MH370, which had 239 people on board, vanished on March 8, 2014 off the coast of Western Australia during a flight from Kuala Lumpur to Beijing, having apparently veered wildly off course. The jet’s whereabouts have remained a mystery ever since.
And now a fisherman says he spotted parts of wreckage ashore on a remote beach around 7km north of Cape Tribulation, in Australia’s Far North Queensland.
The discovery, which looks like a wing, is covered in shells and sand.
Mick Elcoate said he thought the debris was part of a yacht’s rudder, or a trim tab from an aircraft initially.
He then posted the pictures on the Aircraft Maintenance Engineering Facebook group, which prompted speculation from social media users the debris possibly belonged to the missing plane.
Aviation researcher Mick Gilbert said the part showed “nowhere near enough weathering” and it was likely to be a piece of the Air Niugini flight 73 that landed short of the runway at Chuuk International Airport in Weno in 2018.
He told The Australian: “The part shows nowhere near enough weathering, has relatively sparse barnacle growth and is almost certainly the wrong colour.
If it is indeed an aircraft component it is more likely to be a piece of Air Niugini flight 73 that landed short of the runway at Chuuk International airport back in September 2018.”
To this day, it is unknown exactly what happened to the plane and those on board, making it the biggest aviation mystery of all time.
Six years later, official investigations have now ceased, but loved ones are still without answers.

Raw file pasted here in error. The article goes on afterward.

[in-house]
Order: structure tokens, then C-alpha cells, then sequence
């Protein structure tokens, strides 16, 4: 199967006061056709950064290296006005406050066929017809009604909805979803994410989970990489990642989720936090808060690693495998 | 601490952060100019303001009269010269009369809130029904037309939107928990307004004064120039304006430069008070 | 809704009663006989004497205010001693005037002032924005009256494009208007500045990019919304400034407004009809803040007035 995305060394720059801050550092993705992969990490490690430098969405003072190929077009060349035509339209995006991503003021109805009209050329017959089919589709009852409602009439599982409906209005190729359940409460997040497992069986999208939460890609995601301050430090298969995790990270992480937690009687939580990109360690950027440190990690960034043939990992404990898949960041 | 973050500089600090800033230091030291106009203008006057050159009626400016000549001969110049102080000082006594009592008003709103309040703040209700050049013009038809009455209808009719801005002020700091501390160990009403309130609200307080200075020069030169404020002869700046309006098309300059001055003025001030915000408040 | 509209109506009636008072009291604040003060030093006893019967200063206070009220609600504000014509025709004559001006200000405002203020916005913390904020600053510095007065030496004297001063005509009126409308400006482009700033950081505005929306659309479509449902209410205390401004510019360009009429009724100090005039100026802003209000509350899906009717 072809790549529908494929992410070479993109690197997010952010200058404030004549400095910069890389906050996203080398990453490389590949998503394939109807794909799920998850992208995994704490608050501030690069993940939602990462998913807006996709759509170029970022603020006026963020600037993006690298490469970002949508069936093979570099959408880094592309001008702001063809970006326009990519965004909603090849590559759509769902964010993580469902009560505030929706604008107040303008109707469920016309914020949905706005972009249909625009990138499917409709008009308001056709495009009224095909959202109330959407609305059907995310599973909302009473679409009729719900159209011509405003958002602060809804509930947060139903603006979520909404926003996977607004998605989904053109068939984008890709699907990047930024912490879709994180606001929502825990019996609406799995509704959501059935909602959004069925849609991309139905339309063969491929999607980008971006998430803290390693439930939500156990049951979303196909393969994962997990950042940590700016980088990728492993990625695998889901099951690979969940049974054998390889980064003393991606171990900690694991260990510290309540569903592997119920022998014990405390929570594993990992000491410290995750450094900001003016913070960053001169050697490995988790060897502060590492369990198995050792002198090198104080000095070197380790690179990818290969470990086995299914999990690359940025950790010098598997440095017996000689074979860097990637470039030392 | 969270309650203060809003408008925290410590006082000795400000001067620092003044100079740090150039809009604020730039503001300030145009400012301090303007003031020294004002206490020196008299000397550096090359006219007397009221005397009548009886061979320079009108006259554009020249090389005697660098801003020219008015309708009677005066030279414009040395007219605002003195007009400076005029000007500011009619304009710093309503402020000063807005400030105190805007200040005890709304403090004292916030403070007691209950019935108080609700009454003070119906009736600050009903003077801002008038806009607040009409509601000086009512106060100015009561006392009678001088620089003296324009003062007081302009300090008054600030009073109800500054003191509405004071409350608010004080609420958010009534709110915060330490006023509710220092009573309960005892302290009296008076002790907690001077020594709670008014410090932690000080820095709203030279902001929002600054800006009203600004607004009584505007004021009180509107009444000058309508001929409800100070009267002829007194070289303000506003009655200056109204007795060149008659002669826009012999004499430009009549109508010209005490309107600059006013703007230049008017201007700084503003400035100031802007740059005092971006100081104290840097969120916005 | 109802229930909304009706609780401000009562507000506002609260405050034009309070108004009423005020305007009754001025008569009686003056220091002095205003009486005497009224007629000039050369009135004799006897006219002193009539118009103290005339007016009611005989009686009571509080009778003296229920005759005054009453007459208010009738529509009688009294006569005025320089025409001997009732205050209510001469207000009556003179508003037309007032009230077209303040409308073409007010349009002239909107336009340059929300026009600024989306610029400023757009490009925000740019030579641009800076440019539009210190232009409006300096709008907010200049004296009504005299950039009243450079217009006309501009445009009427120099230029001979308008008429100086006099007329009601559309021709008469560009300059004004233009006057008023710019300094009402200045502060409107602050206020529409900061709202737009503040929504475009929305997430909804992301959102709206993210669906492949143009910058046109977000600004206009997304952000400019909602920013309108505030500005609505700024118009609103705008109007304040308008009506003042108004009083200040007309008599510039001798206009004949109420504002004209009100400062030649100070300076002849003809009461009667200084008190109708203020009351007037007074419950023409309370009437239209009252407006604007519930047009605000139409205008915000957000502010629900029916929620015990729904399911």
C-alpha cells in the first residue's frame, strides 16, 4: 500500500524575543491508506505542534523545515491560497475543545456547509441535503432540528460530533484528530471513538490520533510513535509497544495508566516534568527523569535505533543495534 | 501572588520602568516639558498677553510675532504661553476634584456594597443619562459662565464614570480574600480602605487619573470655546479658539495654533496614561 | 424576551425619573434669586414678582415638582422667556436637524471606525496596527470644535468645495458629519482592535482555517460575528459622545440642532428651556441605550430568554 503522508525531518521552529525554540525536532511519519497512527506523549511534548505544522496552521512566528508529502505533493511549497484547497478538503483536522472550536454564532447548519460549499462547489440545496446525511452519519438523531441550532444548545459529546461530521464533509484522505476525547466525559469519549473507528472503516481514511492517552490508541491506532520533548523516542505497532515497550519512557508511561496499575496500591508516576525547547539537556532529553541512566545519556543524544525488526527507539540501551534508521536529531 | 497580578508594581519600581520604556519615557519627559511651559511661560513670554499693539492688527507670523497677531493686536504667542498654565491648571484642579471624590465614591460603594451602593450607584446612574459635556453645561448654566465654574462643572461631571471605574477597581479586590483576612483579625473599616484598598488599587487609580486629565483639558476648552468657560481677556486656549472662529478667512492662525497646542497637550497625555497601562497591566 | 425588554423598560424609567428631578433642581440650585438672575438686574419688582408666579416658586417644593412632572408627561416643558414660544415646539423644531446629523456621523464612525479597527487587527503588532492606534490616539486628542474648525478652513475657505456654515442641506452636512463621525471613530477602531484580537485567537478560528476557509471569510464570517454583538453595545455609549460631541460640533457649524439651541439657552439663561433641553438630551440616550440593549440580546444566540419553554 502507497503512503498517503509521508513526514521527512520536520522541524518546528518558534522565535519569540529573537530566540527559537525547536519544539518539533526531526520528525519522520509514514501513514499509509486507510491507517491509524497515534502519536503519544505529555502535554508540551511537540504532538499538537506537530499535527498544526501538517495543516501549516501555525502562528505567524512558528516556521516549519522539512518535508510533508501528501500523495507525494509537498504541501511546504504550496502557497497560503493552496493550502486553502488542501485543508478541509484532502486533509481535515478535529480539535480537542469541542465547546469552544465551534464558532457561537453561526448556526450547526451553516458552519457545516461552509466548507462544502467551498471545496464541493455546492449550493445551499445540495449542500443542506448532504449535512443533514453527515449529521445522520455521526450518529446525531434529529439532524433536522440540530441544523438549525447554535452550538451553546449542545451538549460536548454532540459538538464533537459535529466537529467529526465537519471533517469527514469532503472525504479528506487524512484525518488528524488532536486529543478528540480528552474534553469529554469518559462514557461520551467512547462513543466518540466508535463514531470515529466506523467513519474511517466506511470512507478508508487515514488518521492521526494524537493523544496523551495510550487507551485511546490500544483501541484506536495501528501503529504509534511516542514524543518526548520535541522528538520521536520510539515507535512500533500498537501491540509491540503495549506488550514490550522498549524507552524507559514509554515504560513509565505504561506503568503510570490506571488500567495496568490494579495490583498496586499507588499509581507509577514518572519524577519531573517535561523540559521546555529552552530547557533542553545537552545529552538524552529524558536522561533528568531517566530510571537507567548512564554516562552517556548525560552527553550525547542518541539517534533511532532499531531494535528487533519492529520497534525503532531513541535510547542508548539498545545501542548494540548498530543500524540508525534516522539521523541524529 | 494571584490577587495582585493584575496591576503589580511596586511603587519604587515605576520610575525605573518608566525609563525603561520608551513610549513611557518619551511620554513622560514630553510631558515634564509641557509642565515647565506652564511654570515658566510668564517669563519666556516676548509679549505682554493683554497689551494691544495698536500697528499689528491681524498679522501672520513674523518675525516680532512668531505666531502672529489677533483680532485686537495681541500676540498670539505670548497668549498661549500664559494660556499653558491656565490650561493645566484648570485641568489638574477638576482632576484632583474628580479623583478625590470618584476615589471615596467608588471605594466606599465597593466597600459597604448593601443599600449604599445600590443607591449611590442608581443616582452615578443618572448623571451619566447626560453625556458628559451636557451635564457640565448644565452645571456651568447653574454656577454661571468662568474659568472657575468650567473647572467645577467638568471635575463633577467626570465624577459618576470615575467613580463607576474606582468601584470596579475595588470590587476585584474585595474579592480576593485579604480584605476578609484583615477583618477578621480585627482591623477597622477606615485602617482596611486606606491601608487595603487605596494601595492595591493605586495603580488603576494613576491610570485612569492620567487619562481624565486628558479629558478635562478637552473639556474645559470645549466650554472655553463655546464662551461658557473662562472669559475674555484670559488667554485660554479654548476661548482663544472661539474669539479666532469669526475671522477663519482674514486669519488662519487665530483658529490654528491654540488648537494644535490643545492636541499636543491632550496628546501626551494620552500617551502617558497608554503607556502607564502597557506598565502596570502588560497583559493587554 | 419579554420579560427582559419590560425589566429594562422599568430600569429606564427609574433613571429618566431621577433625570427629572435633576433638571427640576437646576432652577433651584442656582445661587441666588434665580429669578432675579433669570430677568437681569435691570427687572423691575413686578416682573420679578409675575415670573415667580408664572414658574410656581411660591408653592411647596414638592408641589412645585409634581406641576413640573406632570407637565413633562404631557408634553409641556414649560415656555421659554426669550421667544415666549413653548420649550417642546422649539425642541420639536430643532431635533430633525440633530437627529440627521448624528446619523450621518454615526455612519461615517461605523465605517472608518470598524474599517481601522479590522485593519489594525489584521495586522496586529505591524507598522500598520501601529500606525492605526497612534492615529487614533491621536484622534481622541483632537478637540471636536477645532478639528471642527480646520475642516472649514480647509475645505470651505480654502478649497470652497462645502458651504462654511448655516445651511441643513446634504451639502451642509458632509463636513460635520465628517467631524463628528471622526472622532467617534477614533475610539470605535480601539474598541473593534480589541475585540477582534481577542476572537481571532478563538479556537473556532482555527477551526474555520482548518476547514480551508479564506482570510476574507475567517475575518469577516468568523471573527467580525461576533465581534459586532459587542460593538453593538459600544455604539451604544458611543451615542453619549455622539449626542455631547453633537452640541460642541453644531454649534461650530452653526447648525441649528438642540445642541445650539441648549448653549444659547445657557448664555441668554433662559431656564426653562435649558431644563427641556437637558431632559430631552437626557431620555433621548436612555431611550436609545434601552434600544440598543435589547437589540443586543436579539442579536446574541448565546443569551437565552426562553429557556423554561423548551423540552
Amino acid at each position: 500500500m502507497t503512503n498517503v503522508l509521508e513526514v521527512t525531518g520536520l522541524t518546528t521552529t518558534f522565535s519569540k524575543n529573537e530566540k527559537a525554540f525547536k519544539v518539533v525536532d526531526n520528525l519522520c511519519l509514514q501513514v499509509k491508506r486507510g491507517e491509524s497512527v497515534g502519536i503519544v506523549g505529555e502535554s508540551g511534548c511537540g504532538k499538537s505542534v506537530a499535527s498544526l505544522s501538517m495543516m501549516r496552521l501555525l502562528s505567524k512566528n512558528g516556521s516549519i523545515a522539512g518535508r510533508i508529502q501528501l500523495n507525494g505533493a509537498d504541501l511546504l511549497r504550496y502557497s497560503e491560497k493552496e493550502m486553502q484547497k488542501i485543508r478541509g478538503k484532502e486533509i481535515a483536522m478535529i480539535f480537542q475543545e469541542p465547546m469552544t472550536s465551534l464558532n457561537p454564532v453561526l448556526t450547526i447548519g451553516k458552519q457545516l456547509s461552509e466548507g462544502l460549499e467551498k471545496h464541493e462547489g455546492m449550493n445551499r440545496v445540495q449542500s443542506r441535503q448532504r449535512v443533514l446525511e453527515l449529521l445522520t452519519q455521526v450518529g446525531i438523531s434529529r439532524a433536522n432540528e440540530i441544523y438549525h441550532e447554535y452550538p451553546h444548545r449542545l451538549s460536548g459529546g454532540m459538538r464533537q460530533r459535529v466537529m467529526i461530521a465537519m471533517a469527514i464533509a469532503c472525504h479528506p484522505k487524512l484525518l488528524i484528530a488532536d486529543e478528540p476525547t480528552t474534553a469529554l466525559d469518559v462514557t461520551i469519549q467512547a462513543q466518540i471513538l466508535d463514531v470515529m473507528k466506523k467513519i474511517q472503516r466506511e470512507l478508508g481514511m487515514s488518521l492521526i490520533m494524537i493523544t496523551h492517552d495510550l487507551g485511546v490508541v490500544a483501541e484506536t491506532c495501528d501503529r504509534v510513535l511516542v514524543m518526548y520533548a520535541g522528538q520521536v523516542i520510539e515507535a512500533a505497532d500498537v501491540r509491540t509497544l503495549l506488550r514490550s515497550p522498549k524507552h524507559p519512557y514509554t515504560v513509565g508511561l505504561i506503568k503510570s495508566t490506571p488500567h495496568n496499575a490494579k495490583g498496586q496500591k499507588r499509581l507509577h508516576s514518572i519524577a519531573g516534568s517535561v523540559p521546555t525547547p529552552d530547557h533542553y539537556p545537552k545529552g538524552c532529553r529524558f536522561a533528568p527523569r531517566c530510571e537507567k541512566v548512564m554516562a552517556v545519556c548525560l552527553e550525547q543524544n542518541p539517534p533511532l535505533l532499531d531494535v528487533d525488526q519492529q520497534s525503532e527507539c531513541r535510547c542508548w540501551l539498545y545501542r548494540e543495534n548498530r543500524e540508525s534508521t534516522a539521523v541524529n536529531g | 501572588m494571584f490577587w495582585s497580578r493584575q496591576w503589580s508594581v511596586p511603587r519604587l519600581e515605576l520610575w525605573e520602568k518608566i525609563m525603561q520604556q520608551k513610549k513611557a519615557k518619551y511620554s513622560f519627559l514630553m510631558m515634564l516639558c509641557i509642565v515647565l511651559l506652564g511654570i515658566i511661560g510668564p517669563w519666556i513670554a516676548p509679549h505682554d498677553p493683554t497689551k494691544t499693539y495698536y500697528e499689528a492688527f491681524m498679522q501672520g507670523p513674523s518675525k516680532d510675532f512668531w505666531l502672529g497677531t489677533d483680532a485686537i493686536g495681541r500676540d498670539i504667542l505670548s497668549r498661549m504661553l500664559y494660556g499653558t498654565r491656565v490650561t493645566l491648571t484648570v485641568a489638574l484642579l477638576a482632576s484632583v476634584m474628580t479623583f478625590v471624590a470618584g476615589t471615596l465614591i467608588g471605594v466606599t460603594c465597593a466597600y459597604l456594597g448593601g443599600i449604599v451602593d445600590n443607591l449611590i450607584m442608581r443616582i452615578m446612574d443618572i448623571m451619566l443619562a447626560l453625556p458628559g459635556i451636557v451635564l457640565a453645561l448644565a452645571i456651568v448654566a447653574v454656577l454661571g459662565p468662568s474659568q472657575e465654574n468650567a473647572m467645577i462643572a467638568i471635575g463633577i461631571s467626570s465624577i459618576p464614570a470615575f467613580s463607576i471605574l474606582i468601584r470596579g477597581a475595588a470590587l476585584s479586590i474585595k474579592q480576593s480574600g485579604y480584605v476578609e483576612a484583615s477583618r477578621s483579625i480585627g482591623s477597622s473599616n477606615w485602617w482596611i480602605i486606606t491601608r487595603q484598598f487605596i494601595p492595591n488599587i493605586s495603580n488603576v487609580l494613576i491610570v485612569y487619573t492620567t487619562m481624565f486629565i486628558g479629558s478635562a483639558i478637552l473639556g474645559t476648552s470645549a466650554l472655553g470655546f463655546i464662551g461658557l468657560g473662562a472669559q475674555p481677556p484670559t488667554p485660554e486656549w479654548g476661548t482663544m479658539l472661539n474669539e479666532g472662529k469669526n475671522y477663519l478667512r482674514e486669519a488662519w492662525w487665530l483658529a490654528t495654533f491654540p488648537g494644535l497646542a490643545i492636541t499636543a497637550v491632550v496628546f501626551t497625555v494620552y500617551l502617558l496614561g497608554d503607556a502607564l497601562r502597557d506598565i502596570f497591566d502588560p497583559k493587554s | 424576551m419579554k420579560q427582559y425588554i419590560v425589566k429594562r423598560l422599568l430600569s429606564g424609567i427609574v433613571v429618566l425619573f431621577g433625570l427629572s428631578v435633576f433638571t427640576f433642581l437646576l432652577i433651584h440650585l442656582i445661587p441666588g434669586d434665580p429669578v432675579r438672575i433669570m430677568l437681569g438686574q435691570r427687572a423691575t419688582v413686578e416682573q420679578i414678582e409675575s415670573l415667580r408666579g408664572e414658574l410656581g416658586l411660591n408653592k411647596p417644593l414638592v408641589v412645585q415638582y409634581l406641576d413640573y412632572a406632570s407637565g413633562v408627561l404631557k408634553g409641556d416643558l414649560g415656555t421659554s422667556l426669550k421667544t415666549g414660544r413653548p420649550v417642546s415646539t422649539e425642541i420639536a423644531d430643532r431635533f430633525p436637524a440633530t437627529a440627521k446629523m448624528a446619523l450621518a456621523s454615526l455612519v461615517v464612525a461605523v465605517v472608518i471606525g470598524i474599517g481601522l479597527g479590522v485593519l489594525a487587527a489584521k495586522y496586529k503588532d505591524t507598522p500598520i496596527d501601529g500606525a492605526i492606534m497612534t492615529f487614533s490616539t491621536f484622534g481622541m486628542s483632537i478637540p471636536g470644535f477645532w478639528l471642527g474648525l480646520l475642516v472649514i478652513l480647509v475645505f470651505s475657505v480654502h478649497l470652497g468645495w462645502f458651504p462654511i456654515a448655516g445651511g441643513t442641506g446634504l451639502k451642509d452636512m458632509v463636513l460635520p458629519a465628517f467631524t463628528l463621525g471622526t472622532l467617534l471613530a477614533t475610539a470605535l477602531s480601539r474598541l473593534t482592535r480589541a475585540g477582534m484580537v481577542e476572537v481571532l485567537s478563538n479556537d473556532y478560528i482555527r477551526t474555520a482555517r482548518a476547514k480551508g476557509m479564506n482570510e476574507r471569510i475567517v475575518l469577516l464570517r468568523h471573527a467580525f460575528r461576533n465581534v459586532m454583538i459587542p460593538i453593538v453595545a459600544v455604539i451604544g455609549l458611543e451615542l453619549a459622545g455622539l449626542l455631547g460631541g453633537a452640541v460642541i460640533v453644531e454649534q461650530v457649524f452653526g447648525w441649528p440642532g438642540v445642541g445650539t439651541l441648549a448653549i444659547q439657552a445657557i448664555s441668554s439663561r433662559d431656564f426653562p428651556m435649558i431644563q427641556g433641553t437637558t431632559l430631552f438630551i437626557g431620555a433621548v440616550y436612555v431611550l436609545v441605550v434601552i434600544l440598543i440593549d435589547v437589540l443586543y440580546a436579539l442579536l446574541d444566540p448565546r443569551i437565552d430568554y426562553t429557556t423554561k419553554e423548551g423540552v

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The official investigation concluded that its final resting place is most likely the bottom of the southern Indian Ocean, yet despite extensive searches in the area, no wreckage has been found.
Without the black boxes contained in the plane, we cannot understand what was truly happening on the plane on that doomed flight.
Investigators came to their conclusion based on evidence from data collected by British satellite telecommunications company Inmarsat.
It comes after 900 people came forward with information about the doomed jet after a fresh plea was accompanied with prize money.
Malaysia have said that if “new credible evidence” was discovered, they would consider reopening the case.
Due to this, a group dedicated to helping the families decided last year to start a campaign to help raise public awareness and invite people to hand over any information that might be helpful.
With the help of donors, they offered a large sum of money ‒ the equivalent of £220,000 ‒ for anyone who might have useful information related to the tragedy.
The campaign has now ended and more than 900 people have come forward with information.